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Wetumpka, AL (Zone 8a)
Jan 6, 2018 10:11 AM CST
|I'm a VERY new gardener and absolutely LOVE my salvias. The salvia plot at the moment looks completely dead, but we've had a freak freeze for about a week now, and before that a freak snowstorm that made Wetumpka, AL (central AL) look like the Colorado mountains. The weight of the wet snow, the length of time it stuck around, and this sub-zero blast over the past week... will these salvias survive and come back?
I did not cut the dead stems down or anything as there are certain insects that are known to overwinter around dead stems (like Bee balm.. that fared far better in the snow and cold).
I guess I just want to know if they likely survived or not, and if they need pruning and when would be the best time? I really want these plants to survive. I planted them for the hummingbirds we get here.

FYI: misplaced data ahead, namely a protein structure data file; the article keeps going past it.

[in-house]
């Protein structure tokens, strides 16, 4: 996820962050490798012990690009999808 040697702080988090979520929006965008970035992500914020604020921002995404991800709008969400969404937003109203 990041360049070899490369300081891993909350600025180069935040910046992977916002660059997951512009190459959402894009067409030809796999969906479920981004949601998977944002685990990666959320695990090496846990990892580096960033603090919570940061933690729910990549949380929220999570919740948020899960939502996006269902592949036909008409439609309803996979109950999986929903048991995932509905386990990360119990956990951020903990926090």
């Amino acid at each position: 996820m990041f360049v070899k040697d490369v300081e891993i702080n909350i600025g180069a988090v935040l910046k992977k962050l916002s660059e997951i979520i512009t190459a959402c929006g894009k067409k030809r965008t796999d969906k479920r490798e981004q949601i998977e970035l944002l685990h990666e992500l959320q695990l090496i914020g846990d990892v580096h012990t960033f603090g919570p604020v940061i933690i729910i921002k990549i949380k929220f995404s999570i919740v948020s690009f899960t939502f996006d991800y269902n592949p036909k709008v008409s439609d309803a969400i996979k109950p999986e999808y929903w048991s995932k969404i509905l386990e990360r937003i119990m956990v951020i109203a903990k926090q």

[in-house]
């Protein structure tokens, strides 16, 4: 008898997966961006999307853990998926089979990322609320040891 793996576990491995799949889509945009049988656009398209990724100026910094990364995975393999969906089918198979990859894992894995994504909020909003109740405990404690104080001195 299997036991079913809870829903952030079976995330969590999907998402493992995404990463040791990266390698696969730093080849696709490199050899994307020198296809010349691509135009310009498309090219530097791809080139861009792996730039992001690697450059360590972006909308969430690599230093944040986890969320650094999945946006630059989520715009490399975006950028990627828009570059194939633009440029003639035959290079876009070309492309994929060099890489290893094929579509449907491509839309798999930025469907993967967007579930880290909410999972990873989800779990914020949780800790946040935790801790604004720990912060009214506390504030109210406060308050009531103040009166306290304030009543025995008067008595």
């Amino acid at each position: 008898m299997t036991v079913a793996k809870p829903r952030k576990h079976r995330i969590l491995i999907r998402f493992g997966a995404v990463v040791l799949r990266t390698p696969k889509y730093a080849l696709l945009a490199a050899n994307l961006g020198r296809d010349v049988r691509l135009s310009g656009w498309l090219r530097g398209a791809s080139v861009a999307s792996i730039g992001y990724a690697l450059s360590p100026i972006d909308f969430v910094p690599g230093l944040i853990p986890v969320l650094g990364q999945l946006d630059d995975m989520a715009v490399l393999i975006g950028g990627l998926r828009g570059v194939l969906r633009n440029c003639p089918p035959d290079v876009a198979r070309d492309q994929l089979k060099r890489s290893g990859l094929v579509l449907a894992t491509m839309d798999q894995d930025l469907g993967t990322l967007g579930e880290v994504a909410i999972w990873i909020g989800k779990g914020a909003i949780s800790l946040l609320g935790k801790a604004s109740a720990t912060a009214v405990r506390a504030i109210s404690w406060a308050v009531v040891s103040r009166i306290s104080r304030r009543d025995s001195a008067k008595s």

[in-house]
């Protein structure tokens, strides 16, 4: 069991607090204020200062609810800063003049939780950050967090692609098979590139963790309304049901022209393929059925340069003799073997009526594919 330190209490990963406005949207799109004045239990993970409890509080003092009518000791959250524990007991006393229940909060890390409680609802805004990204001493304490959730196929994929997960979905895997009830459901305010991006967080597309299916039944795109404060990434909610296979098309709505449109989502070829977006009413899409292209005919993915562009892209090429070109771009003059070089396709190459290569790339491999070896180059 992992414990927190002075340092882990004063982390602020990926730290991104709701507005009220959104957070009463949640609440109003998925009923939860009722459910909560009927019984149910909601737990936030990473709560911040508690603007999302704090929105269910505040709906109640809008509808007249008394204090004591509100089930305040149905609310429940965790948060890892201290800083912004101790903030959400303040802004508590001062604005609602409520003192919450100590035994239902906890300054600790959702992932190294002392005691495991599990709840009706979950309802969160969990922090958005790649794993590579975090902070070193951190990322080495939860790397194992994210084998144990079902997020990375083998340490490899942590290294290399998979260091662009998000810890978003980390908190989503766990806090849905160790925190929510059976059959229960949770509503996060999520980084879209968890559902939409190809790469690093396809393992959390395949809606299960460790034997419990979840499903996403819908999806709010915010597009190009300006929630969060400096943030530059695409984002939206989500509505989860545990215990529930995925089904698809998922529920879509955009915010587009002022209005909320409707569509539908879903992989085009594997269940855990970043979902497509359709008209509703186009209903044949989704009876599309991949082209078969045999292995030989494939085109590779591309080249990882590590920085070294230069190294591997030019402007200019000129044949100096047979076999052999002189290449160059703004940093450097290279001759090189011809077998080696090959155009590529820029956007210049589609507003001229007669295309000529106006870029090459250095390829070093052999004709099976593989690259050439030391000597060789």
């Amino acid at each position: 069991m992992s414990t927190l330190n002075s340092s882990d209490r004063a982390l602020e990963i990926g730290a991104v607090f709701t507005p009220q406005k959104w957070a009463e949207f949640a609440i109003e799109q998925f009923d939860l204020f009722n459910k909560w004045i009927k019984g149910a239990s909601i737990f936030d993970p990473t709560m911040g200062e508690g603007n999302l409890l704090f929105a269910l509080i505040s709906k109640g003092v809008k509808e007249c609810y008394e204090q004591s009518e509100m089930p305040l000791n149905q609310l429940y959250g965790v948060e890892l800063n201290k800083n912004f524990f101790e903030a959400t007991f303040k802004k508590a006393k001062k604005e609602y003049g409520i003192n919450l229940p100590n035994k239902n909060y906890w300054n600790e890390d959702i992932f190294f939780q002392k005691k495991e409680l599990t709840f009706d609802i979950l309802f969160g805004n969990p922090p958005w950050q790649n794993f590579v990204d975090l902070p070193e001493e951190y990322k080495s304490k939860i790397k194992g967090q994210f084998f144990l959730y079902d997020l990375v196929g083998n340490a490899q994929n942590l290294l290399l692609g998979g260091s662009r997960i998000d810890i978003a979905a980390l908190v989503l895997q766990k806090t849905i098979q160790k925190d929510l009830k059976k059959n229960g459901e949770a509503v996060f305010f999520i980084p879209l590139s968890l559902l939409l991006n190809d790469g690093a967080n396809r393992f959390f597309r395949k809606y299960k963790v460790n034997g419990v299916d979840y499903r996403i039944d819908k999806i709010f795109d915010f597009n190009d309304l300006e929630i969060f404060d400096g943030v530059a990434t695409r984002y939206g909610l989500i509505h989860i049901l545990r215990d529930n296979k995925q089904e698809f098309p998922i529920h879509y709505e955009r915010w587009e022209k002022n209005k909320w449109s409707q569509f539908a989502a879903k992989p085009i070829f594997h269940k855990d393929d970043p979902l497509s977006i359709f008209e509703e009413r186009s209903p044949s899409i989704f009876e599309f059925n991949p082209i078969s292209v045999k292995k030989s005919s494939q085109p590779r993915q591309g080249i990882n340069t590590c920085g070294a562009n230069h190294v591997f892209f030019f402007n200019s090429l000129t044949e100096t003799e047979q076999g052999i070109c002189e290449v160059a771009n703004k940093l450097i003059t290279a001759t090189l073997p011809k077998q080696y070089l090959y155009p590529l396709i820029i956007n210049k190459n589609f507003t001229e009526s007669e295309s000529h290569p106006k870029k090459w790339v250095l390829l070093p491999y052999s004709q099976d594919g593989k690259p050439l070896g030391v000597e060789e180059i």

Thanks tons in advance.
Jan 6, 2018 11:15 AM CST
|@SummerShaddow When were these planted (i.e. were they well established?)? Do you know what species?
If they weren't recently planted you are probably good to go (depending on species, I'd assume). I had several last year and we got a "shock freeze" down to 19. All my Salvia (Greggii and Lyrata) came back and were wonderful - bloomed even better this year.
I do cut mine down to about 6" late in the winter. For me, that will probably be mid-late Feb (depending on when we get a nice day ).
Some of the other more experienced folks can tag on if I've misspoken.
Jan 9, 2018 5:12 PM CST
|There are so many salvias... that there is no one correct way to treat them all.
The safest approach is to leave them alone. I have a nice patch of salvia coccinea that often returns from last year's plant... and even when It doesn't, I still get lots of babies from last year's plants.
People that insist on a tidy garden... Never get returns of salvia coccinea.
salvia microphylla on the other hand... Is very forgiving... You can do anything you like to it...
and... Salvia guaranitica is also pretty bullet-proof.
But there are so many different salvias, many varieties that I haven't even tried yet...
There are salvias that are annuals, and additional perennial salvias that can not be disturbed... as well as varieties that simply aren't winter hardy here ever.
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